December 17, 2018

 

Does Baby Formula Give Enough Protein?

When you think about your own balanced diet, do you wonder if your baby is getting the right amount as well? 

Baby formula is made to come as close to breast milk as possible.  At the same time, manufacturers must follow guidelines to ensure that your baby gets all of the nutrition they need to grow and thrive.  Ingredients may vary according to brands or dietary needs (hypoallergenic, hydrolyzed formula, etc.) but the balance of vitamins, minerals, and nutrients are very important.  

When it comes to baby formula, how do you know that your baby is getting enough?  When you you need to make sure that the protein increases at the right time as your baby grows?

Why Does Your Baby Need Protein? 

Even though your baby is consuming breast milk or baby formula exclusively for the first six months of life, it doesn’t mean that they are not getting protein in their diet.  The purpose of protein is the build and repair all of the tissues in the human body. Since your baby is growing and growing at a steady rate, it is an important component. Protein also helps carry oxygen in the blood.  In simplest terms, protein helps the muscles grow, develop properly, and supports the immune system as well as other systems in the body that include the heart and lungs.

How Much Protein Do Infants Need?

There are numerous studies regarding protein for babies and toddlers.  However, the American Academy of Pediatrics follows the guidelines that babies between 7 and 12 months need 11 grams per day.  Once they become toddlers, 13 grams is enough for their needs.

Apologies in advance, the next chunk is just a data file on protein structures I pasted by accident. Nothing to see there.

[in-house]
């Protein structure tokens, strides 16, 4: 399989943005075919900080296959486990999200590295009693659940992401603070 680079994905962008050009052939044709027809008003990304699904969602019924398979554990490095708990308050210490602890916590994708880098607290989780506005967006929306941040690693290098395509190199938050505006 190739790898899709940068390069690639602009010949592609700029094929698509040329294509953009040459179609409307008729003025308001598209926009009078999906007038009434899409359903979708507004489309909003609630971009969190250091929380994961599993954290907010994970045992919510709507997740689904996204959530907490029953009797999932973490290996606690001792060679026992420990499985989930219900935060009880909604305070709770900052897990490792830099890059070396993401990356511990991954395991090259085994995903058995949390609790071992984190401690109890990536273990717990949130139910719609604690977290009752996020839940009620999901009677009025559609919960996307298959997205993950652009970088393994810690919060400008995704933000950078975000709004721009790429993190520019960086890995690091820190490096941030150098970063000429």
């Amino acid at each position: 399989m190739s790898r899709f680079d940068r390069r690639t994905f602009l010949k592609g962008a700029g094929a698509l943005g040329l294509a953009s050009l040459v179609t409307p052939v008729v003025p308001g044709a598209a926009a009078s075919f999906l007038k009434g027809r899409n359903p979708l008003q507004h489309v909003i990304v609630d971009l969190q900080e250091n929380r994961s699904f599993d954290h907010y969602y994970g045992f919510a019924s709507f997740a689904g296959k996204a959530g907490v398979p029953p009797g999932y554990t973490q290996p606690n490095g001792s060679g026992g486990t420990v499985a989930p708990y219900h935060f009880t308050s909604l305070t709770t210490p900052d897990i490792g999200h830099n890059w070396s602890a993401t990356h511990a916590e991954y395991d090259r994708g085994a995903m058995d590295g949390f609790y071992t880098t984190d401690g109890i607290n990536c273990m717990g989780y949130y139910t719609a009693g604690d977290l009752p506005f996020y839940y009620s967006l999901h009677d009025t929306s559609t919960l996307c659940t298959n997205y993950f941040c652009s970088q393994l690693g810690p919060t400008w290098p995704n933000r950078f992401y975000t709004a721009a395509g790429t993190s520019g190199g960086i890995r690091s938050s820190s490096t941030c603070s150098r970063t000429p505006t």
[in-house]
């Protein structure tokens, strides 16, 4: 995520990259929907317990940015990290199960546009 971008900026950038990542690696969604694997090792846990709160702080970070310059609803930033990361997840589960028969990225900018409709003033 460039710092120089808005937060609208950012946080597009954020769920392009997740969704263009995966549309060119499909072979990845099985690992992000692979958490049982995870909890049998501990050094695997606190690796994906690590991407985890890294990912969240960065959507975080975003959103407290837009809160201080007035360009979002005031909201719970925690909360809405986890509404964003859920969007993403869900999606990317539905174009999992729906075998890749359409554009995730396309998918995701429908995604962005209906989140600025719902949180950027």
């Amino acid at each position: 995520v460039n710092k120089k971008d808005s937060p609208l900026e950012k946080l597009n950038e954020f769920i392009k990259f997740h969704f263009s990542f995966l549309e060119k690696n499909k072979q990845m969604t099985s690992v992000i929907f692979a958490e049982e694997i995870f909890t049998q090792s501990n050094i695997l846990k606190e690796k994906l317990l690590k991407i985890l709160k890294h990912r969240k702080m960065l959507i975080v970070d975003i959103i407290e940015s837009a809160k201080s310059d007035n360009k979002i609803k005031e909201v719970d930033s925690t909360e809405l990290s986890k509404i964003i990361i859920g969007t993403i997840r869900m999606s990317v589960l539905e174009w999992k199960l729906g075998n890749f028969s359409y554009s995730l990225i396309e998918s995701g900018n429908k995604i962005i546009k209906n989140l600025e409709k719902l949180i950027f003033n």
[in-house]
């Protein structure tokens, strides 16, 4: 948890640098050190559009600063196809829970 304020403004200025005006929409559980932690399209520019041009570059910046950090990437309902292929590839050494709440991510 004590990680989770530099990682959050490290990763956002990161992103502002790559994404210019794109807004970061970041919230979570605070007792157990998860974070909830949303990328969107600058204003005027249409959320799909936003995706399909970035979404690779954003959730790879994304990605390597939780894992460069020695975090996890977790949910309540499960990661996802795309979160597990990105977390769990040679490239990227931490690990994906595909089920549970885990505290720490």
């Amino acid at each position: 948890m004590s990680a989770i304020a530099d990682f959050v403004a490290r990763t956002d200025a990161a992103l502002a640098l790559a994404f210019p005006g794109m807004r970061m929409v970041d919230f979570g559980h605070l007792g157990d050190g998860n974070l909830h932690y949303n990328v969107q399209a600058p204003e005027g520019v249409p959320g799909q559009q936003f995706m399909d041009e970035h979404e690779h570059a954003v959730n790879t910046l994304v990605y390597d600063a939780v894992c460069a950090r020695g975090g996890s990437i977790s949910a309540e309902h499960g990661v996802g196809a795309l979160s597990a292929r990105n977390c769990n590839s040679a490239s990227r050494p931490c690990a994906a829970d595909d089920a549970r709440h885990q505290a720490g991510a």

Some may see this as a low number.  It is actually quite conservative. The maximum that toddlers needs to meet their energy needs is between 30 and 45 grams depending on how much energy they typically spend.  

Why are pediatricians conservative?   An excess amount of protein, particularly dairy protein found in milk, cheese, and yogurt, has been linked in studies of children being at a higher risk of being overweight or obese as they get older.  The concern is not so much with breast milk and baby formula, but with the introduction of proteins in solid foods.

 

When you are looking at your baby’s protein intake, be confident that they are getting enough with every bottle of formula or every time you nurse.  As they develop an interest in solids, be sure to maintain that balance with a variety of fruits and vegetables as well as meats, cheeses, and dairy.

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